“Similarly, the witness confessed that he was not aware of the number of software that makes the components that INEC used for the 2023 general election, as he is not an INEC staff, admitting that he never had any of the materials he used for his supposed findings before the court, but on his laptop which was not made available to the court. The irony about this witness is that despite his bogus claim and the bravado exhibited in the statements regarding the various technological issues, he virtually claimed not to be aware of anything at the end of everything”.
On the alleged US forfeiture proceedings, Olanipekun argued that the witnesses of the petitioners failed to point to a single mention of the word “fine” in any of the documents forming part of the proceedings tendered as exhibits, which they admitted had not been registered in Nigeria in line with the clear provisions of section 3 of the Reciprocal Enforcement of Foreign Judgments Ordinance and Foreign Judgment (Reciprocal Enforcement) Act.
“Without prejudice to the foregoing, it is our submission that there is no admissible evidence before this court that will make it void or set aside the election of the 2nd respondent. May we submit straightaway that the petitioners have not produced any evidence before this court to warrant voiding or setting aside the respondent’s election?
“While the petitioners called 27 witnesses, it is our submission that substantially, the cumulative effect of the terse evidence produced by them is against the petitioners. We further draw the attention of the court to the fact that most of the witnesses came to rehash the evidence of others before them. In essence, the end result of their evidence is the alleged non-transmission of already collated and entered results on form EC8A, to the IREV portal.
“We adopt our arguments under issue 1, insofar as they relate to the evidence of witnesses and are appropriate for this issue. While we have already raised and argued preliminary objections to the petition itself, it is our further submission that every criminal allegation contained in the petition has not been proved, assuming without conceding that petitioners have not abandoned them.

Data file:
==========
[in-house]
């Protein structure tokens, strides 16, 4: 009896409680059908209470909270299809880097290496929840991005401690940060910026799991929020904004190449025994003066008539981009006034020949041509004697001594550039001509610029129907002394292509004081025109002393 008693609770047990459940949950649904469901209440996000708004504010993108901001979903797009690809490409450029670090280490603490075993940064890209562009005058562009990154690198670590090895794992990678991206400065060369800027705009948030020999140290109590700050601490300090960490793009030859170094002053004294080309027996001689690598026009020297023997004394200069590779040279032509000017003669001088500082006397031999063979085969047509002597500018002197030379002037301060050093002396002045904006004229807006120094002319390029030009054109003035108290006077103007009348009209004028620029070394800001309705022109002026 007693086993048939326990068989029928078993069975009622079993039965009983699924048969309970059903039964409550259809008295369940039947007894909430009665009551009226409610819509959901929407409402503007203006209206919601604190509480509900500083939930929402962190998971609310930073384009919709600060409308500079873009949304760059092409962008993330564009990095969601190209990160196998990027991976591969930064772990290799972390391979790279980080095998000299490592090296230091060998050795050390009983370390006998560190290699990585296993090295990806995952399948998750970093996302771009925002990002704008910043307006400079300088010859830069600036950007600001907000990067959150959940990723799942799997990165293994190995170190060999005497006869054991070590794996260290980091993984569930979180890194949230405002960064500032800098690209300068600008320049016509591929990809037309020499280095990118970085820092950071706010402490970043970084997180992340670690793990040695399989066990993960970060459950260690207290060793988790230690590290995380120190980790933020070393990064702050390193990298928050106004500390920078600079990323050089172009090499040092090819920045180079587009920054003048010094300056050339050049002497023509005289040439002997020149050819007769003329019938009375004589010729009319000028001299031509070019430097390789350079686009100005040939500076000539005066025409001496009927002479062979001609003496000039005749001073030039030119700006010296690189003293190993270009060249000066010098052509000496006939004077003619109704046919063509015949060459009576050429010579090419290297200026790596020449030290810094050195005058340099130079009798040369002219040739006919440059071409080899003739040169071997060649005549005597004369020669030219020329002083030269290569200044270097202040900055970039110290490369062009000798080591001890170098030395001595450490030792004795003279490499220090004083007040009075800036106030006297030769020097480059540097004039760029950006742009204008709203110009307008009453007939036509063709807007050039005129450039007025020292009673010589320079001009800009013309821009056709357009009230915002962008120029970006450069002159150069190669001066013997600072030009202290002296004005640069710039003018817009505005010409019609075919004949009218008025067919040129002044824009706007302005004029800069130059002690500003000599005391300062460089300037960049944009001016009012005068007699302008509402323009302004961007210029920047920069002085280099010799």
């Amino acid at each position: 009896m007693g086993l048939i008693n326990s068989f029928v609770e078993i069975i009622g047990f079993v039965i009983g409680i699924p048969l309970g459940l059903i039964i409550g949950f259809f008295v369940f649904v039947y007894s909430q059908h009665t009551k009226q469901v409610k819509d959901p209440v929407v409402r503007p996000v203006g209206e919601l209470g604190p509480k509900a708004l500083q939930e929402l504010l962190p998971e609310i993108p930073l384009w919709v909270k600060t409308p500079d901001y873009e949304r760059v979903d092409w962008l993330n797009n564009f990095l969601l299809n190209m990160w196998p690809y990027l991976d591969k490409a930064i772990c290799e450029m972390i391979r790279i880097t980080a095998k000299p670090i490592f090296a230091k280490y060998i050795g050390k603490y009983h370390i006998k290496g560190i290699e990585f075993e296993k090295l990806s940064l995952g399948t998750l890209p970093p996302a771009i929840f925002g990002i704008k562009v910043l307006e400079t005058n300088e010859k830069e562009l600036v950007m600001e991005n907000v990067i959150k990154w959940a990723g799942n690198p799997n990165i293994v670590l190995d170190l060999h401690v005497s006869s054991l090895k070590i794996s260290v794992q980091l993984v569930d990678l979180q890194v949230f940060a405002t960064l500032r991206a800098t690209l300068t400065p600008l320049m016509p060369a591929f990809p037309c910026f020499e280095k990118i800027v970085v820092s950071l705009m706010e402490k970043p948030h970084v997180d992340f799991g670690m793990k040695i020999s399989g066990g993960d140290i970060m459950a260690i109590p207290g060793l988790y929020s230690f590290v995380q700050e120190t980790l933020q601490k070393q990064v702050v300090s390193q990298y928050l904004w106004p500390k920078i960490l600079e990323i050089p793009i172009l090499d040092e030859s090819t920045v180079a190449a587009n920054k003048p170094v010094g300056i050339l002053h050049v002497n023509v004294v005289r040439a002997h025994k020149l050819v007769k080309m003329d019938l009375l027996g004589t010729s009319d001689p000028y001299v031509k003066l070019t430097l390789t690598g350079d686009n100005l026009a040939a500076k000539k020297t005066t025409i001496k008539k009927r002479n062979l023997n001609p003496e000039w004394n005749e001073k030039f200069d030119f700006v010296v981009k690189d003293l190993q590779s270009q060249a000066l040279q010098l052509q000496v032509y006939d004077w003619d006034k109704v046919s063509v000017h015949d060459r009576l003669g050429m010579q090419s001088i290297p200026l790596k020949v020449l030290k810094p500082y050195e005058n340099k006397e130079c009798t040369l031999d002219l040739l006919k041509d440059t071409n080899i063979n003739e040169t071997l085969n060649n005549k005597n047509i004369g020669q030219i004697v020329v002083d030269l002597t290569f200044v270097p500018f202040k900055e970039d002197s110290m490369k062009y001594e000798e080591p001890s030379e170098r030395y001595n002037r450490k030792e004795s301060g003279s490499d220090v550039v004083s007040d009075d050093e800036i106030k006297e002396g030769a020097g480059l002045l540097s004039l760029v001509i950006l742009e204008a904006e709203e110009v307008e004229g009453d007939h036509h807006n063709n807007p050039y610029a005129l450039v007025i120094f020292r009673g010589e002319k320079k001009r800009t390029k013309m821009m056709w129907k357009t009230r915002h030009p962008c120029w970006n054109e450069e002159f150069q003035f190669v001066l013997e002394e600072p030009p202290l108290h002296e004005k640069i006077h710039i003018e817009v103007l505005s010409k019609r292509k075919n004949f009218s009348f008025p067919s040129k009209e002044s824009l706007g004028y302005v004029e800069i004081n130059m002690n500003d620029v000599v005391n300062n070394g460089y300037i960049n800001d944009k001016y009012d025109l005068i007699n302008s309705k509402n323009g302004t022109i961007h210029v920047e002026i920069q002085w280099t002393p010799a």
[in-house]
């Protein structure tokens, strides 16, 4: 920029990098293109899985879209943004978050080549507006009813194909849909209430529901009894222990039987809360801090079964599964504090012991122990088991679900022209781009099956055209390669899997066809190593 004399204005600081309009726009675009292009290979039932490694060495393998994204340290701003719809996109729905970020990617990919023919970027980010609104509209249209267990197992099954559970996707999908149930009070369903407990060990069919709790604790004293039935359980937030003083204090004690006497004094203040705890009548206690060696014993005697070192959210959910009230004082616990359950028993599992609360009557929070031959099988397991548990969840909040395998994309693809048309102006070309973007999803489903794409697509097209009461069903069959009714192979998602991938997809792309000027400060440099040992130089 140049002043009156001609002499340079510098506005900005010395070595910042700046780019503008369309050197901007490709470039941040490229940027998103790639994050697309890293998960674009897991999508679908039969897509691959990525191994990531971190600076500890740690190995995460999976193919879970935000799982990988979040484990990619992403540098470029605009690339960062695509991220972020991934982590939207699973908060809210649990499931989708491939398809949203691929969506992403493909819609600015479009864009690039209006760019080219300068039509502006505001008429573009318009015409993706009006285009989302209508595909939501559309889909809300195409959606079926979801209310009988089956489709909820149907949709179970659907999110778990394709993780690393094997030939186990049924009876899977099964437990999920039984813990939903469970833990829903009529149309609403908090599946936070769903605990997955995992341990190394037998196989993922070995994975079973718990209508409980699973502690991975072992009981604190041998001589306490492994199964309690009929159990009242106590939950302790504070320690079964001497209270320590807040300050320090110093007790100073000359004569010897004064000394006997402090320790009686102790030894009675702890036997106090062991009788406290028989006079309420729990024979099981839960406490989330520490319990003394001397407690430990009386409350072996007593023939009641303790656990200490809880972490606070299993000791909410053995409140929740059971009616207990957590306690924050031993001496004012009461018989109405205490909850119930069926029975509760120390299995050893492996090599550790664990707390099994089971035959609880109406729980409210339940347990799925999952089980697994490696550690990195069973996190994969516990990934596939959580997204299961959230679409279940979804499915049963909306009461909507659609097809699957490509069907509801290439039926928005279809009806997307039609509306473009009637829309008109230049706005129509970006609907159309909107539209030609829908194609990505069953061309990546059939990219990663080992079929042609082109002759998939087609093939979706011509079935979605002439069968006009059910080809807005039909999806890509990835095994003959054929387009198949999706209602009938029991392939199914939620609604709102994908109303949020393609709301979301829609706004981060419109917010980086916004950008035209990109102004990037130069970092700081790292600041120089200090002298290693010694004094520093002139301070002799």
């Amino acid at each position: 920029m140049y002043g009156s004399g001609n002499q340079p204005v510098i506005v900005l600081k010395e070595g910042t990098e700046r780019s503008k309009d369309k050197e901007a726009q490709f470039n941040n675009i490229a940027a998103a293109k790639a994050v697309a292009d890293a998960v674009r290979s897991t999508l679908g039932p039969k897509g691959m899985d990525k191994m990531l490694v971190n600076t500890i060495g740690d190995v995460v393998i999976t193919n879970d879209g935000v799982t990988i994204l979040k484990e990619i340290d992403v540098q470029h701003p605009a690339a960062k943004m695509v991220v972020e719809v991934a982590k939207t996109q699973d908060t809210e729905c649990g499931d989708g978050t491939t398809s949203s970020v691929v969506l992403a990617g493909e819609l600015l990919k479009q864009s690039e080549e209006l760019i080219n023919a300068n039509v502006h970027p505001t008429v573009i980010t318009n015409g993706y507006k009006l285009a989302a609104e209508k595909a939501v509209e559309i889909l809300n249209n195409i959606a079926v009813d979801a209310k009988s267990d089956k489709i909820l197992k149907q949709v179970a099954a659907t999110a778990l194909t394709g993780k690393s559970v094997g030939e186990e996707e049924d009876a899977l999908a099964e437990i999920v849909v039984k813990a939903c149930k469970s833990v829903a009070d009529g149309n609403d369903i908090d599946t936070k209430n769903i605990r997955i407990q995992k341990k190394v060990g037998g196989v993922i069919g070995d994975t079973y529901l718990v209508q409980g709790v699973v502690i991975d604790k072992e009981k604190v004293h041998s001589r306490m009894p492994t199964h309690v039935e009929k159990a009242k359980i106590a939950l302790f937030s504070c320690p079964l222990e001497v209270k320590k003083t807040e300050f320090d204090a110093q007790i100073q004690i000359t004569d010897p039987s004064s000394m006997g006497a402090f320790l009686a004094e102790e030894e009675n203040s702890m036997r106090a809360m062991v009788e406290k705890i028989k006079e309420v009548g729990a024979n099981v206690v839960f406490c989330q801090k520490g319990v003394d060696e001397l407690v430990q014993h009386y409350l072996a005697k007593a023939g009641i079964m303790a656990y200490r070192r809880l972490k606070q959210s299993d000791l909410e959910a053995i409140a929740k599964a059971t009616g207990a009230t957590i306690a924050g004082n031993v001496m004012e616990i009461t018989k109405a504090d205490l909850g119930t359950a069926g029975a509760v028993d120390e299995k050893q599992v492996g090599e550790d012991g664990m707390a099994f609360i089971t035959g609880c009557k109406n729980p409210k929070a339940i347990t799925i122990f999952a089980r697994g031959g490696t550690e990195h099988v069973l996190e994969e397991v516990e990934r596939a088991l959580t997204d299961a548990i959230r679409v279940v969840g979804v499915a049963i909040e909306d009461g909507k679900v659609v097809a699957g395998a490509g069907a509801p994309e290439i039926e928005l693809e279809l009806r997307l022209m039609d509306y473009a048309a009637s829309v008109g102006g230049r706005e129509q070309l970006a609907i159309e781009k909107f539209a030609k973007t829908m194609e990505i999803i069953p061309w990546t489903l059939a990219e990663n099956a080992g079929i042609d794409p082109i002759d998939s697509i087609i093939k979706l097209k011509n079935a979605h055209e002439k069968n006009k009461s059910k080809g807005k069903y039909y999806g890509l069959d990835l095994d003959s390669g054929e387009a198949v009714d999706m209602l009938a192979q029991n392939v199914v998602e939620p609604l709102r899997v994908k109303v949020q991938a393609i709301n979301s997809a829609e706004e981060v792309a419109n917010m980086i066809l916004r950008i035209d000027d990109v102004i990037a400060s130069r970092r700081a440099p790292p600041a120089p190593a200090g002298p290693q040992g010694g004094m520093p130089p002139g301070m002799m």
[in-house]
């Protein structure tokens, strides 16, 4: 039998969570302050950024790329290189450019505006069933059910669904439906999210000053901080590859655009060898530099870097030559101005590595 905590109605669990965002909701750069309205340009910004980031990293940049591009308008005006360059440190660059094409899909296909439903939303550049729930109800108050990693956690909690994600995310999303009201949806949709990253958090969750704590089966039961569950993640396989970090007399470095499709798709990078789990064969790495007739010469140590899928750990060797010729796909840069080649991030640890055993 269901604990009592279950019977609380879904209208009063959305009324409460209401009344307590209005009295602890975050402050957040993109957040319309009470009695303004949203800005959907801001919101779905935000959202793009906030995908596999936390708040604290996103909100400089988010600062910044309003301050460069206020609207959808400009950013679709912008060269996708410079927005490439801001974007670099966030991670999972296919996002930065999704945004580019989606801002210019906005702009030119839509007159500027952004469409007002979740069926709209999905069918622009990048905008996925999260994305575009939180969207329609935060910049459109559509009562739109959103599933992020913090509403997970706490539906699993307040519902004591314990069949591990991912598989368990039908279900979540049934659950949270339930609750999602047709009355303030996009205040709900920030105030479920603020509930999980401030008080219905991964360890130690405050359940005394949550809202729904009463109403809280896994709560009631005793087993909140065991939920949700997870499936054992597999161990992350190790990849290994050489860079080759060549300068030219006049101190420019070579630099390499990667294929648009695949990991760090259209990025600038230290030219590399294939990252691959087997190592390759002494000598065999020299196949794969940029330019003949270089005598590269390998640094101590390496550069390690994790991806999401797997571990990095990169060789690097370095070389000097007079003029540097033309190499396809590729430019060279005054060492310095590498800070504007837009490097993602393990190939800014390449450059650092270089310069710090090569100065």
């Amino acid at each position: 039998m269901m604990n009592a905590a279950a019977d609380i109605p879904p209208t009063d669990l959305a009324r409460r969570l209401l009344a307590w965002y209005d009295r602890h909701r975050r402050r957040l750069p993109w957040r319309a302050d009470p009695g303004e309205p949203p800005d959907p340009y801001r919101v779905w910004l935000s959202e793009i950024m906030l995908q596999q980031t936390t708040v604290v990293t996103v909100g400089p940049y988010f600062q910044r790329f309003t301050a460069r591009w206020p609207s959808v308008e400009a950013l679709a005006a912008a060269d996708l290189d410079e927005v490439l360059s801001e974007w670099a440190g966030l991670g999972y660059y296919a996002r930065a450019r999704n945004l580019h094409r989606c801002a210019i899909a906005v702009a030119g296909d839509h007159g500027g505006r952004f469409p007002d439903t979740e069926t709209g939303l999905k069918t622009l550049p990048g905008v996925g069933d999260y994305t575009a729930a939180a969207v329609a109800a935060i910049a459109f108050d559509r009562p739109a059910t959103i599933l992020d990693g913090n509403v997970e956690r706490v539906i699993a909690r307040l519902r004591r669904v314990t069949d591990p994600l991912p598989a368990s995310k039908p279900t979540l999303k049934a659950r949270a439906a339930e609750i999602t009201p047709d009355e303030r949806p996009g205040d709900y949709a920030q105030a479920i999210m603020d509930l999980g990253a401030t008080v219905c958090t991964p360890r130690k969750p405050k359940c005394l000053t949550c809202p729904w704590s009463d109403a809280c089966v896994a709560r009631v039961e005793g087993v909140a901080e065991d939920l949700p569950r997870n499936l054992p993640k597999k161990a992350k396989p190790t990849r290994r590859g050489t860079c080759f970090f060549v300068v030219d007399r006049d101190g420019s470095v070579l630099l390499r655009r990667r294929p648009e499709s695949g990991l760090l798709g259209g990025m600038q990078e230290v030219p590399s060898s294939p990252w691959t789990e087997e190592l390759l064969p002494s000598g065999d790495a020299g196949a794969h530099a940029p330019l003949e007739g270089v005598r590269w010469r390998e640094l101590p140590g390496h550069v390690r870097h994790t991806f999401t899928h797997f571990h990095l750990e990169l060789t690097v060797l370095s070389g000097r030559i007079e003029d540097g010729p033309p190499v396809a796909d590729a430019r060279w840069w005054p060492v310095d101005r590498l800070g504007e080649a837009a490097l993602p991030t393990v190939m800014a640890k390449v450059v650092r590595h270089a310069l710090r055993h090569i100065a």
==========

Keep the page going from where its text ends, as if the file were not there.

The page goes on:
“Starting from PW1, Captain Joe Agada (Rtd.) through to PW27, each of them admitted the correctness of the polling unit results. The law is trite that polling unit results constitute the foundation of an election.
“A successful challenge to the accuracy of a polling unit result is a condition precedent to the challenge of transmission of such result, whether to the ward level, Local Government level, State level or national level, whether manually or electronically. Right from the old case of Nwobodo v. Onoh (1984) 15 NSCC 1 at 23, the Supreme Court has held that election issues end at the polling booths where results are recorded in FEDECO forms (now form EC8A), and that even if any issue arises, those forms and the results therein can be added. In the words of the Supreme Court:
“Polling stations are the concrete foundation on which the pyramid of an election process is built.”
“Both the law and statute on this position have not changed, whether with the introduction of BVAS or transmission to IREV. With much respect to the petitioners, one would have expected them to have rethink proceeding further with this petition after the delivery of the decision of the Supreme Court in Oyetola v. Adeleke (supra), a decision which covers the field and clinically considers all issues which the petitioners are now agitating before this Honourable Court, including their failure, not only to tender, but identify or attempt to examine through any of their ‘experts’, or witnesses any of the BVAS machines deployed by INEC in the course of the election.
“In the same judgment, the Supreme Court stated that the use of the Voters’ Register has not been discarded under the new dispensation. In this connection, most of the witnesses called by the petitioners and, indeed, all the POS testified to the proper, seamless, and effective use of the voters’ registers as well as the BVAS machines”.
Meanwhile, Tinubu has urged the PREPEC to add the sum of 10,929 votes in Kano State, belonging to him but were discounted during the process of collation, stating that if that was done it would increase his votes from 8,794,726 to 8,800,369.
“In paragraph 83 of the respondent’s reply, it has been pleaded that the votes scored by him in Kano State were discounted by 10,929; Exhibits RA20 and RA21 were tendered before this court and the sole witness called by the respondents was made to speak to them, identifying the figures relevant to the pleading as appearing in column 9 of each of the exhibits, that is, the votes recorded in RA20(Form EC8D) was discounted by 10,929 in Exhibit RA21 (Form EC8D(A). It was a mere arithmetical error which is apparent in the two exhibits.
“Thus, the court has the power and jurisdiction to add the discounted figure of 10,929 to the final votes of 8,794,726, recorded for the respondent, to make his votes come to a total of 8,800,369, in conformity with Exhibits RA20 and RA21. We urge the court to so hold”, he said.